Snow was falling thickly—fine, dry snow blowing across the forest road like ground smoke, forming drifts, by the time they came near St Regis, a mining town. It boasted the best equipped small town hospital in the region. It was lucky it was well equipped for emergencies, for the little boy, his breathing almost imperceptible. The rough journey over frozen ruts and drifts had sapped his strength. If ever a child’s life hung in the balance, Kit’s did now. The doctor was there, big, friendly, capable. He took one look at the white faced child and at once picked him up and carried him away. Sparks and Kim waited anxiously in the tiled hall. At last the doctor came to them. “You did the right thing, boys, to fetch him,” he said. “You were just in time. His lungs are weak after that pneumonia. Luckily we’ve got just the contraption here to assist weak breathing. Come and see it. He took them to a special ward where two ward sisters stood by a long box shaped case of metal and glass as large as a hospital cot. It was surrounded by gadgets, tubes, oxygen cylinders. A mechanical sound came from it, air being pumped in measured beats. They looked inside it through a glass panel on top, and saw Kit lying on a bed. There was a great change for the better in him already. Colour had returned to his face. He seemed to be breathing effortlessly and normally. He had regained consciousness, and when he saw his father looking in at him he smiled. Then his eyes closed drowsily. This was an iron-lung, explained the doctor. A patient with weak lungs could lie in bed in it, and have his breathing done for him by oxygen pump. It’s just one of the many hospital devices we have to thank you boys for,” Doctor Hunter said. “This thing is operated by electric power. So is our X-ray machine—and I’m going to X-ray that wrist for you in a minute, Bishop. Dozens of other things around here are worked by electricity. Without the power you chaps keep shoving to us along the cables, delicate equipment like this iron-ling would be as dead as an anvil. Look, the boy’s breathing easily and normally now,” the doctor went on. “This iron-lung has saved him. He looks fine, doesn’t he? But make no mistake—he just couldn’t manage without assisted breathing for the next day or two. He’d relapse, like he did on the journey. It might be far more serious next time. As it is, with the thing pumping fresh life into him he’s getting stronger every hour. In a week perhaps you can come back and take him home.” “Oh, doc, that’s fine!” burst out Kim. “What happens if the pump packs up?” asked Sparks. “The pump never goes wrong,” stated the doctor positively. “Look, doc,” said Sparks, “can Kim stay here a day or two, to be with the kid? I can spare him. He can’t pull his weight with that damaged wrist, anyhow.” The doctor consented.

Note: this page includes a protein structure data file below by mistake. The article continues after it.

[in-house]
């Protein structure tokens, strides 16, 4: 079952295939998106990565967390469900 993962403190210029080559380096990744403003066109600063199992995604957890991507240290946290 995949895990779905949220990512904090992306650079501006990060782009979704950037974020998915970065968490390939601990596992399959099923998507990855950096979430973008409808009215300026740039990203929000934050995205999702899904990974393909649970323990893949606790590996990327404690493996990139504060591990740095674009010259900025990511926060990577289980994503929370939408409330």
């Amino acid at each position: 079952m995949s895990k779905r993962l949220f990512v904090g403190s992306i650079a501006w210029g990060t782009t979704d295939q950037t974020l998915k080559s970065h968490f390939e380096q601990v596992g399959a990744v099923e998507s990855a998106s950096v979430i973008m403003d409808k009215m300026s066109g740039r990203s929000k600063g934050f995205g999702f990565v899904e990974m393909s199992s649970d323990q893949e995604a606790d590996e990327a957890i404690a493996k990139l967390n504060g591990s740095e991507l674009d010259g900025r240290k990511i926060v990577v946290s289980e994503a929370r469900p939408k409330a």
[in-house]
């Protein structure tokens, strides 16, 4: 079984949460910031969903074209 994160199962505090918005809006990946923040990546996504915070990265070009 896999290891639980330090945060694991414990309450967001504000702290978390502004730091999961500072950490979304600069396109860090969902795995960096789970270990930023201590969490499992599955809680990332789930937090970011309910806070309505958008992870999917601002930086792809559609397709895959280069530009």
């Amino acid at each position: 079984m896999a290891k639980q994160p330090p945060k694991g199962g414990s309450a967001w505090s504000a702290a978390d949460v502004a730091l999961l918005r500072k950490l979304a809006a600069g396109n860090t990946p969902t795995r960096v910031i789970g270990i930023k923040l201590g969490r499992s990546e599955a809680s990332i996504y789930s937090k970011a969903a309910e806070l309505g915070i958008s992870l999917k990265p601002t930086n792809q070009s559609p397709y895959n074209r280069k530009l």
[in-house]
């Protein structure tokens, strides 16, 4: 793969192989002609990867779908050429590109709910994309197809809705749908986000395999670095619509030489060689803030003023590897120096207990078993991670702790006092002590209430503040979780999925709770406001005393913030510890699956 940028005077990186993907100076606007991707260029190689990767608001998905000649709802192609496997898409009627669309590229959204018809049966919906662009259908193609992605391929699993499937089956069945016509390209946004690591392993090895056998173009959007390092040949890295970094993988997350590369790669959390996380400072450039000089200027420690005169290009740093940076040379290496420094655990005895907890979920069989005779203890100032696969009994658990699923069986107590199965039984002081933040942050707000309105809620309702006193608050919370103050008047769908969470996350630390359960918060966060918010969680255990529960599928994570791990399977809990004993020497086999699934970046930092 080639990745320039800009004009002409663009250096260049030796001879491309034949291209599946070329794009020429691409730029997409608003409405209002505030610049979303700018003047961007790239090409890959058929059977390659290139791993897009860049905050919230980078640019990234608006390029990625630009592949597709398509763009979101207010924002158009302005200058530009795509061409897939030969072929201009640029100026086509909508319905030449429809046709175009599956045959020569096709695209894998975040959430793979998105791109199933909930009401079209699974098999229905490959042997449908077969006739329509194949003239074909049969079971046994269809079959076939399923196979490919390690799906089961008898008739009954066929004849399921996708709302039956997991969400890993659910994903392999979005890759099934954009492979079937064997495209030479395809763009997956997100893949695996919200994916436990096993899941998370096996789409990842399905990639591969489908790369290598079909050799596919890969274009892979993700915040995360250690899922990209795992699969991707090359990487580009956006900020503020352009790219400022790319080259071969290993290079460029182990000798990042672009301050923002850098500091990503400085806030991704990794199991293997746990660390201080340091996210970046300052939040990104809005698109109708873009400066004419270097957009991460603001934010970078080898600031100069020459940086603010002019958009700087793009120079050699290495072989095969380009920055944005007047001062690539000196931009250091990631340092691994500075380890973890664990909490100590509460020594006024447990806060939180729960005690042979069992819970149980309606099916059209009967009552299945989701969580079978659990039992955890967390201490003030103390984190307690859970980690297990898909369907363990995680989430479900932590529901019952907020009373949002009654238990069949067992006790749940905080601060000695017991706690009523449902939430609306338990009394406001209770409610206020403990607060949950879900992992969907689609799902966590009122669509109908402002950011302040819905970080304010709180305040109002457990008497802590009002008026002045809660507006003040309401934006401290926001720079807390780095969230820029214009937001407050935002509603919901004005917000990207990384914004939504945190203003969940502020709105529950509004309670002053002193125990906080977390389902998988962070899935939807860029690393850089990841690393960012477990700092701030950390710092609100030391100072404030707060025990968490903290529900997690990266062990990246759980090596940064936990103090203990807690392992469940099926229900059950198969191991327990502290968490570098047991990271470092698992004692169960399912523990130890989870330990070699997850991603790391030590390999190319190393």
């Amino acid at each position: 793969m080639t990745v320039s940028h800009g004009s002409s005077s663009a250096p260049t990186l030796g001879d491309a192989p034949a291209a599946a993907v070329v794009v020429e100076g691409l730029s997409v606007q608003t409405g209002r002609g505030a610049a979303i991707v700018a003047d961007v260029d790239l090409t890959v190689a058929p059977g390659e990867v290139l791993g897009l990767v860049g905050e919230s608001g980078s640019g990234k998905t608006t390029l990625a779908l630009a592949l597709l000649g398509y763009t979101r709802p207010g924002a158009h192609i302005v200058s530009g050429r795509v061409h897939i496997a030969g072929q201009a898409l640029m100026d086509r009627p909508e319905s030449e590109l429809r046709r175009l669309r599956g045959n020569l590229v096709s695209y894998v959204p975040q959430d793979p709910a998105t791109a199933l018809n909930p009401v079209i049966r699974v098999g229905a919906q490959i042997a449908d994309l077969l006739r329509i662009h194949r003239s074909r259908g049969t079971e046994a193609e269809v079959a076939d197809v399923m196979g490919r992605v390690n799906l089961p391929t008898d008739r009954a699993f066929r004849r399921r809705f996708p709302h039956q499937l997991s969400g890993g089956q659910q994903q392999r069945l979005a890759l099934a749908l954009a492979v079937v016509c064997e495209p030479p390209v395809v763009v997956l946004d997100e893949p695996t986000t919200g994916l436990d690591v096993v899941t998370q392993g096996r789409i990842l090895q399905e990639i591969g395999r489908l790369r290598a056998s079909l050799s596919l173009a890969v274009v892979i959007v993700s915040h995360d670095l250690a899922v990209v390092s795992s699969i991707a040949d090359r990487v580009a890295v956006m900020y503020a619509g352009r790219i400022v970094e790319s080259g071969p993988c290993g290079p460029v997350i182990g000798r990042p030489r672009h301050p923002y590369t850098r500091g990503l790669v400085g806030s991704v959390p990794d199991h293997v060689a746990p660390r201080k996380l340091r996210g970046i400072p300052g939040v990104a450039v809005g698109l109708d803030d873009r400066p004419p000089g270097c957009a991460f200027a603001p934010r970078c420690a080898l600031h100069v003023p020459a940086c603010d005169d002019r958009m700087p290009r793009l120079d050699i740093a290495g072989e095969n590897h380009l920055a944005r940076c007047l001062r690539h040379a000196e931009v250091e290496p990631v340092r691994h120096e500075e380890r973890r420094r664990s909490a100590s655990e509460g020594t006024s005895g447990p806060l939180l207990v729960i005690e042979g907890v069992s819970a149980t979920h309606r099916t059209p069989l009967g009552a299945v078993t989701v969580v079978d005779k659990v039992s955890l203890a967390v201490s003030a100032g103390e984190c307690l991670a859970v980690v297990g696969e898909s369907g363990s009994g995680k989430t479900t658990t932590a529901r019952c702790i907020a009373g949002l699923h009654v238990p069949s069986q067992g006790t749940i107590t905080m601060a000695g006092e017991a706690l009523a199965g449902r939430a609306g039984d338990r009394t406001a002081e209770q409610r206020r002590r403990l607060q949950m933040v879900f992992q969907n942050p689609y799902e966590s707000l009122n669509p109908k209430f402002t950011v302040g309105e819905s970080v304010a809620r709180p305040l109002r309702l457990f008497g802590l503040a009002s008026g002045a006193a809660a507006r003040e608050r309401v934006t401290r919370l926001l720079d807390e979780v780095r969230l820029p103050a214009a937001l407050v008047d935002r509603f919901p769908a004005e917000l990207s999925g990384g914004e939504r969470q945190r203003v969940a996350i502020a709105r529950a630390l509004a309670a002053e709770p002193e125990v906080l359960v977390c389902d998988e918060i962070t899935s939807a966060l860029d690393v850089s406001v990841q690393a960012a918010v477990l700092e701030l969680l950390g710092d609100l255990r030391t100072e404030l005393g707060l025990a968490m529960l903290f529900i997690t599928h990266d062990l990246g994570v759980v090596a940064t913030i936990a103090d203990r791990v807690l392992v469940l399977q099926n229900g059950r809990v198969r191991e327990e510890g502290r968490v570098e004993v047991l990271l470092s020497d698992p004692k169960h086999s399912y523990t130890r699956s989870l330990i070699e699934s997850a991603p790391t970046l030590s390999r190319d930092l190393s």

A little while later Sparks set off alone on the return trip. He whistled happily to himself as he drove, in spite of the blizzard which was now howling over the country, because he was carrying good news back to camp. In the sub-station at the camp Chuck Doherty, the engineer in charge, whose ear was sensitively attuned to the hum of the dynamos, suddenly tensed at his oiling job. The steady, familiar drone of the dynamos had changed tune. The rhythm was broken. There was a harsh, vibrating noise in the control room. Chuck’s glance darted across to an indicator panel on the wall. A red warning light glared at him. It indicated that the power cable to St Regis had broken down in the blizzard. Chuck did not realise the full consequence of this breakdown. He knew nothing about the iron-lung, which must have come to an instant stop. His job was to notify the trouble-shooting crew of the break. He wrapped himself up warmly against the blizzard and went out. The men were not in camp, and Sparks and Kim were away at St Regis he knew. But fortunately Dingbat Dolan was driving the repair truck into the yard, and the big tractor was snorting along behind it. Chuck hurried across and told Dingbat about the break in the line. Sparks was seven miles from camp when a snow-plastered truck came lurching down the road to meet him. His own line outfit, the repair truck! Sparks pulled up, wondering, and flagged it to a stop. Dingbat leapt out and came on the run to him. “Gee, it’s good to see you right now, Sparks,” Dingbat exclaimed. “There’s a break.” “Which line?” Sparks demanded. “The high tension line to St Regis,” Dingbat replied. “Chuck told us half an hour ago. The tractor’s coming on down right away.” The St Regis line! St Regis without power, that iron-lung stalled, the kid in it fighting for breath! “Where’s the break?” Sparks asked quickly. “First section,” Dingbat said. “It can’t be far from here then,” Sparks said. “Near the gorge, maybe.” “That’s what we figured,” Dingbat snapped out. “Have you got the hydraulic press?” Sparks asked. “You bet!” Dingbat answered. “Everything’s in the truck.” “Okay! Park here at the roadside, and we’ll hurry through the woods across to the lines,” Sparks ordered. “The boys can fetch the press.” Carrying bulky tool kits in packs slung from their shoulders, they set off into the teeth of the blast. Four men followed, panting and floundering through the deep snow and frozen underbush, carrying the press stretcher fashion by its four handles. Dingbat wanted to know about Kit. Sparks told him about the iron-lung, and the consequences of its stoppage. The full blast of the wind struck the men when they came to the power lines. Down the line to their left they could see Lost Hope Gorge, narrower at this point. They could see the two pylons erected on the brink. In the forest half a mile beyond the gorge, was an outlying logging camp of the Tillikuk Lumber Company, but nothing could be seen of it through the snow smother. Just this side of the nearer pylon, the cable hung down to the ground. The man set off at a jog trot for the broken cable. Sparks glanced down in passing at the broken ends, then hurried to the pylon. He began to shin up the steel pylon, his heavy tool kit loading him down. Bundled up as he was in thick clothing and blinded by snow it was no easy task. But Sparks could climb like a monkey. He soon made it up to the cross arm. Perched hazardously on it, buffeted by the hurricane, he set to work unscrewing the nuts of the connector clamp. Once this was done, and the tie wire cut from the insulator, he descended the pylon for the next step in the job.